The internet is awash with shared material from third party sources, indeed many will argue that news reproduction isn’t the same ball park as blatantly using a photographers image, a bands music or a writers words….and again the key point here is that we are talking about the news media from the company that we personally fund from taxes via the government.
Another question that must be asked is, why from a public relations perspective would they not in the first instance have directly contacted the accounts in question and asked for removal of items deemed copyright infringements? By going directly to You Tube and citing a number of violations in one instance they would know that the channel in question might well be shut down or at least suspended. Where is the attempt at mitigation as a first step and which is normally made in minor copyright infringements?
Again one might ask, is this a political motivated instance, hiding behind strict copyright and You Tube rules conveniently?
If that is the case there are much bigger more serious questions at play which not only affect these two accounts, they affect news and social media in general, they affect the very nature of freedom of speech, democracy and open media.
By choosing not to contact the individuals they effectively by-passed the opportunity of mitigation for the accounts in question, and worse the You Tube accounts if completely closed could loose other valuable information on their channels.
Would this course of action work in any other area of law eg a crime, …no chance for redress or discussion…bang you are out of the game?
There is also a question of what this particular policy achieves in terms of copyright protection since it is almost unenforceable and has no financial benefit to the BBC? Minor news stories will be almost worthless within a day? Who is going to buy old news if anyone?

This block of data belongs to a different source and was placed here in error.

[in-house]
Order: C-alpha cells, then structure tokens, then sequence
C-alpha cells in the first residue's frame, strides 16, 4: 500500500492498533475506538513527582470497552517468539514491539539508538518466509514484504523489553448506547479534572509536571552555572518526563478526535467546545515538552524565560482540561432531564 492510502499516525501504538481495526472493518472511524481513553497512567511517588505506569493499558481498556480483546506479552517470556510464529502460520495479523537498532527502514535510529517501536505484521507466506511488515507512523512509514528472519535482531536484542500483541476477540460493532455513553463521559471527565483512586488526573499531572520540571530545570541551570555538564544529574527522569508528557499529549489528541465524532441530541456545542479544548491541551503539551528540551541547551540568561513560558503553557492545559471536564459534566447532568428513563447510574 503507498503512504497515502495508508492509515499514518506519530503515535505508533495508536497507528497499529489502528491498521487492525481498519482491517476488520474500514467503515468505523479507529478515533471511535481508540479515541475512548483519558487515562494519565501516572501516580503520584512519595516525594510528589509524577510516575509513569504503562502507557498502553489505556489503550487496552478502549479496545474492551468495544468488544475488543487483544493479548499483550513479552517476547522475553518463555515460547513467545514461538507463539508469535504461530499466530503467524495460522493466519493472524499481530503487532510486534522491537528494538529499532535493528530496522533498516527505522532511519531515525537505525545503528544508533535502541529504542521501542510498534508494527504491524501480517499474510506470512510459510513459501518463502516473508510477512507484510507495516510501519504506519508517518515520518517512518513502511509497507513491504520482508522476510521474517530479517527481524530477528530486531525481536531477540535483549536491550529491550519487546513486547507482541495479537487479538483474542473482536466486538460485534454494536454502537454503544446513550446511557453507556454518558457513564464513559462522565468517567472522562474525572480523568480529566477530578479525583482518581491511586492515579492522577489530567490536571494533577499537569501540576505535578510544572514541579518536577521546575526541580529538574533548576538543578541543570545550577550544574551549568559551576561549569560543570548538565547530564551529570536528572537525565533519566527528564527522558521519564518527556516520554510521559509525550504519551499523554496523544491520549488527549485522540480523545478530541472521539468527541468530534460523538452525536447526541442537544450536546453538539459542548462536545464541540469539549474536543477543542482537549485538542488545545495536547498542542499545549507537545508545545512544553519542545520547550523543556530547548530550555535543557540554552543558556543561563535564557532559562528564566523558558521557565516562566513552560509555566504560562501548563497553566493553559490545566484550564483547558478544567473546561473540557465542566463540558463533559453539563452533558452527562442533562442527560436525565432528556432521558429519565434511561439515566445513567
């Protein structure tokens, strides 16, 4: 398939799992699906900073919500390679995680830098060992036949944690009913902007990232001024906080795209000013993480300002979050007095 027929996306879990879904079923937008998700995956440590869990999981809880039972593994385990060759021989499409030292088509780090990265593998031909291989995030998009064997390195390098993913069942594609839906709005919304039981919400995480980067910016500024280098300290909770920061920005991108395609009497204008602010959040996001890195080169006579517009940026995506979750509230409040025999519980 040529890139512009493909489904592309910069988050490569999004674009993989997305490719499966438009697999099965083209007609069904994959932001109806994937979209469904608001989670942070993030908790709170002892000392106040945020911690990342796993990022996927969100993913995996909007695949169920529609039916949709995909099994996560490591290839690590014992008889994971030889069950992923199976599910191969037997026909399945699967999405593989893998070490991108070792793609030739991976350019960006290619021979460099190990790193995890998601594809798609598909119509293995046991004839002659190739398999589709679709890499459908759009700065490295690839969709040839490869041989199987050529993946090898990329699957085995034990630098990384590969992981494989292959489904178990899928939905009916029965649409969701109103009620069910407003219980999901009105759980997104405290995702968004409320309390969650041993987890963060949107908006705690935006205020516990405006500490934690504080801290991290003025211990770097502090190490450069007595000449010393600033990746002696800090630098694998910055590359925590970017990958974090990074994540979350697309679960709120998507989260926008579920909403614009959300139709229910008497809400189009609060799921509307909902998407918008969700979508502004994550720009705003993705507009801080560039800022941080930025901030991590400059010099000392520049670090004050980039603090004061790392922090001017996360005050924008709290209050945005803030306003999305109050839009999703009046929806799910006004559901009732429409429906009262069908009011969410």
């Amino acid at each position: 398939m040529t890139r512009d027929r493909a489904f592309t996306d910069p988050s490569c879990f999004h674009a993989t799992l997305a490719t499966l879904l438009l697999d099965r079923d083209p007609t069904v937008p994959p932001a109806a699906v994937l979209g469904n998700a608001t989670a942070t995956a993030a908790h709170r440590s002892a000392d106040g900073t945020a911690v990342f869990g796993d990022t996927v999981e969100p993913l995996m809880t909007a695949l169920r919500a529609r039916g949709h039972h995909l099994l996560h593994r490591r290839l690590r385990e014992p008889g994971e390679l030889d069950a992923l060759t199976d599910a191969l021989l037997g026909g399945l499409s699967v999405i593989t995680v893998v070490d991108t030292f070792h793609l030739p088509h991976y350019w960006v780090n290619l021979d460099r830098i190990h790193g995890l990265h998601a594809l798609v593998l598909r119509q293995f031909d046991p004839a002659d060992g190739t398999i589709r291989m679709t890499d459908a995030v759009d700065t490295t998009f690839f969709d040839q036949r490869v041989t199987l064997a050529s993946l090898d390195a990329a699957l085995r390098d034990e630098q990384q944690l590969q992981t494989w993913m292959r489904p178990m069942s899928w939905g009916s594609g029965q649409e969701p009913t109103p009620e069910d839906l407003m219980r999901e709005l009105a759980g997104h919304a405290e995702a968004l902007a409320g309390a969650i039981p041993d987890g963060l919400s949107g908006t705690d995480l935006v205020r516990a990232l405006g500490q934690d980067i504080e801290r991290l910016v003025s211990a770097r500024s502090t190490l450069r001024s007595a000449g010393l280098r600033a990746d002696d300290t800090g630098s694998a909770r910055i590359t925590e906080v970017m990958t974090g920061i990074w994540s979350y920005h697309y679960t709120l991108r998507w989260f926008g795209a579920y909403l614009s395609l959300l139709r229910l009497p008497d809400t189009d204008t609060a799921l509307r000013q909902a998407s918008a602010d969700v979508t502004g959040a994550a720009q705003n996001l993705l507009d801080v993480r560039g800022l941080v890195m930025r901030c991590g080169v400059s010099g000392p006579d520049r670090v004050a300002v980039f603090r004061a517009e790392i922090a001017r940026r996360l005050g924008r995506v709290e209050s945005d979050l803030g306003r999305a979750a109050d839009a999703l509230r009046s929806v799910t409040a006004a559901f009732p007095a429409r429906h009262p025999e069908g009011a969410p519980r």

Thousands of people on social media will also be using and sharing the almost same material daily even if they are not necessarily uploading it. The items the BBC cited as violations could easily be uploaded on proxy servers, untraceable websites, random you tube accounts (and then shared to another you tube account in a playlist). You Tube, Facebook & Twitter accounts can be created with simply an email address…anyone could have BBC videos in playlists on a You Tube channel without uploading them to that account directly – they could be displayed from a secondary account for example?
The same videos could also easily be displayed by anyone on a Twitter account using just a url address and thereby they are not technically uploading the video. That method is used widespread on Twitter by indivduals and media people alike. Videos can be displayed almost as embedded in a tweet simply via a linking method, so what is it that the BBC is aiming for here?
Serious questions need to be asked and guidelines need to be framewoked for us all!
Reproducing and interacting with news on social media isn’t generally about deliberatley violating copyright laws, its about social interaction and discussion.
On a wider scale many may start to ask if social media will come under threat from those groups in power who wish to diminish its freedom for the masses to question the old hierarchical order?
Producing news media as the state funded broadcaster and then saying you dont want it replicated full stop might well have George Orwell drafting a follow up!
By Solon Scotland (Street Commentator)
The BBC has major questions to answer on the You Tube Copyright issue which has turned into a public relations disaster.
— ScottishPoliticsNews (@ScoPoliticsNews) 3 August 2018